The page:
Apr/May 2019  •   Fiction

Near Misses in Madrid

by Eli S. Evans

Excerpted imagery from photography by Kris Saknussemm

Excerpted imagery from photography by Kris Saknussemm

Twenty years ago at this time, I was living with my girlfriend in Madrid for what we'd intended to be a year but would turn out to be a bit less than nine months. We had just graduated college when we went, and we both had aspirations, mine perhaps more well-defined than hers, that would almost inevitably involve continuing our education in so-called "graduate" conditions, and so this year in Madrid was serving as the sort of youthful adventure that would confer upon us, wherever we ended up next, a kind of real-world credibility our peers who'd foregone such adventuring would lack.

She was my first girlfriend, and upon commencing our relationship, we'd transitioned almost at once into a domestic arrangement—I'd spent most of our final year in college living in her apartment, while still paying for my room in the apartment I'd rented the summer prior with friends who vaguely resented my absence—and so I just sort of assumed, as one does, that we would spend the rest of our lives together. By the time we got to Madrid the September after the summer after our senior year of college, though, this vision of the rest of my life, resigned to it though I was, had become a more or less unhappy one. At that point, for example, she'd already thrown a shoe at me on two occasions.

Not long after we got to Madrid, I became, despite the fact I had no symptoms to speak of, other than an occasional feeling of fatigue and, from time to time, a canker sore in my mouth—symptoms that could as well have been symptoms of having not gotten enough sleep the night before, and indeed I was frequently suffering from a lack of sleep as a result of my ruminations—absolutely and incontrovertibly convinced she had infected me with the HIV virus.

The reason I believed she'd given me the HIV virus was that while she was my first girlfriend, I was not her first boyfriend. Prior to the beginning of our relationship, she'd dated the tattooed man in his late-20s (to me, at that age, he might as well have been 40) who'd been her team leader when she'd worked a couple of summers earlier for the Seattle branch of a nationwide fundraising organization with a focus on environmental causes (I tried not to picture her standing outside of supermarkets holding clipboards, waving down pedestrians she'd identified as potential donors).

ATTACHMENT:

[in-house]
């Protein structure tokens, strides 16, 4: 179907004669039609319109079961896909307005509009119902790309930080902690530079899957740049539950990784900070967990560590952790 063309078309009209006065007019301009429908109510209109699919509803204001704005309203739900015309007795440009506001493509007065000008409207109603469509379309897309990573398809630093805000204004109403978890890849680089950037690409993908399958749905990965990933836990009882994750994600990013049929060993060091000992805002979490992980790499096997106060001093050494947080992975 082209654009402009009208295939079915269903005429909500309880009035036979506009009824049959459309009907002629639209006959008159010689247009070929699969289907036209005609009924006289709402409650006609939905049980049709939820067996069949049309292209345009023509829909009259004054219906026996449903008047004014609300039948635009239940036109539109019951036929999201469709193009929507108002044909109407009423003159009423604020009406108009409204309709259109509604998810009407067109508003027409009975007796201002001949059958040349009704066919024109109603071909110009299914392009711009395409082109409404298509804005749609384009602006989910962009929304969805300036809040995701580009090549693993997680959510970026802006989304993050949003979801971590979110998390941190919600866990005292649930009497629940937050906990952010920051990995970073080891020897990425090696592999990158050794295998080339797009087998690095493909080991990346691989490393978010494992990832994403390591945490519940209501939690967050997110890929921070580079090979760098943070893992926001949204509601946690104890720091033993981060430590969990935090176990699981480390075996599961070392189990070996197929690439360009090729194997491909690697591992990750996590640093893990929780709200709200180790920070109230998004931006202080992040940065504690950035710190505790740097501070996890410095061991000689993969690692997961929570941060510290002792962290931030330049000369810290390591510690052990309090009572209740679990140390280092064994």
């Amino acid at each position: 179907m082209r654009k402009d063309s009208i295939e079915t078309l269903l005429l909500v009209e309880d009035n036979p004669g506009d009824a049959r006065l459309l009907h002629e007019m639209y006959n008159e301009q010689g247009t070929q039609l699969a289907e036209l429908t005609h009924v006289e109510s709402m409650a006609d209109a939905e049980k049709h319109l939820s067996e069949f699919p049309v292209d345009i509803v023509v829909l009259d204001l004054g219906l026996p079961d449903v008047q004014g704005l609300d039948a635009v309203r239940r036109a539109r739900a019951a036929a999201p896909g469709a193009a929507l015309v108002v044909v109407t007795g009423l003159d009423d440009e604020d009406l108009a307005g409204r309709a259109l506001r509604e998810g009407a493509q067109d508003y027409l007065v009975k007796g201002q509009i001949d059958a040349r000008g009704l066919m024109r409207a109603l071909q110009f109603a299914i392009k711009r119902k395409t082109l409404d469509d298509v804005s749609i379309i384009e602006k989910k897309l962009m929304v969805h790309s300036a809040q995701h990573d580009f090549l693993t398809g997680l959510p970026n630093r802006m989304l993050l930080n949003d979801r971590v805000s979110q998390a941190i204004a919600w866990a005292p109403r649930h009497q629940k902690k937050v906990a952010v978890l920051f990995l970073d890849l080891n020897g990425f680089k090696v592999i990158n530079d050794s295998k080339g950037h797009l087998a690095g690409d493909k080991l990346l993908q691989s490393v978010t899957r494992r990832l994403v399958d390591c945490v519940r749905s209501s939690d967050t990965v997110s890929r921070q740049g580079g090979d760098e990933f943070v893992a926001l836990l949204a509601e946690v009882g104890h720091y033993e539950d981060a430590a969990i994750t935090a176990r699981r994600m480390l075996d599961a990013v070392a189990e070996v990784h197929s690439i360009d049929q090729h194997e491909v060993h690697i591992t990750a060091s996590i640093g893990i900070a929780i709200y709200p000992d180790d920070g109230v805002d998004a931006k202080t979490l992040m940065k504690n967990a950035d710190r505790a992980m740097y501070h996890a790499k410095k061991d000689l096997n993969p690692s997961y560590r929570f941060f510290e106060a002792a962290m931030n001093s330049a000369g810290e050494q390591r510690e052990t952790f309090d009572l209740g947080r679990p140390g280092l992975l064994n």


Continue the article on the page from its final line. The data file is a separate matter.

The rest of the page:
Back in those days, AIDS awareness organizations produced a lot of publicity reminding you that when you had unprotected sex with someone, you were also having unprotected sex with everyone said person had ever had sex with, and after a first failed attempt to consummate our relationship using a condom, we had transitioned directly to unprotected sex. I knew she'd not used condoms with the tattooed team leader because the subject had regrettably come up, and since he'd not used condoms with her, I assumed he'd not used condoms with the other people with whom he'd sex, and since he was much older than we were, and apparently the kind of person with whom people had sex, since I knew of at least one person with whom he had, I imagined he'd had sex with plenty of people who, if they were having unprotected sex with him, had almost surely had unprotected sex previously with other people who, according to the same logic, had themselves previously had unprotected sex with other people, and at some point in all of that exchanging of fluids, I concluded, it was all but inevitable the HIV virus had found its way into the equation.

Looking back, needless to say, this logic doesn't hold up, for the simple reason that prior to the beginning of our relationship, my girlfriend had been tested for HIV and other sexually transmitted diseases, all of which came back negative, and because—she told me when my anxieties about having contracted the disease from her had become so intense I could no longer keep them to myself—before having unprotected sex with the tattooed team leader, she'd insisted he produce proof he, too, was free of HIV and other sexually transmitted diseases, which he did in the form of his own negative test results. Accordingly, I attribute my stubborn certainty she'd infected me with the HIV virus to a.) the fact that I suffer from a severe anxiety disorder, which I've spent the better part of the two decades since then trying to manage, and b.) the fact that blaming her for infecting me with the HIV virus gave concrete form to my feeling that a lifetime with her would be a life not worth living and, in that regard, a kind of death by another name.

My general feelings of despair and resentment at having been infected by her with the HIV virus aside, only two incidents from those not-quite-nine months in Madrid have managed to remain clear in my memory, as opposed to disappearing into an admixture of other memories from other times and places (or the same place, since the circumstances of my life have brought me back to Madrid at least a dozen times since then) or breaking apart as into the pieces of a puzzle that can never be reassembled.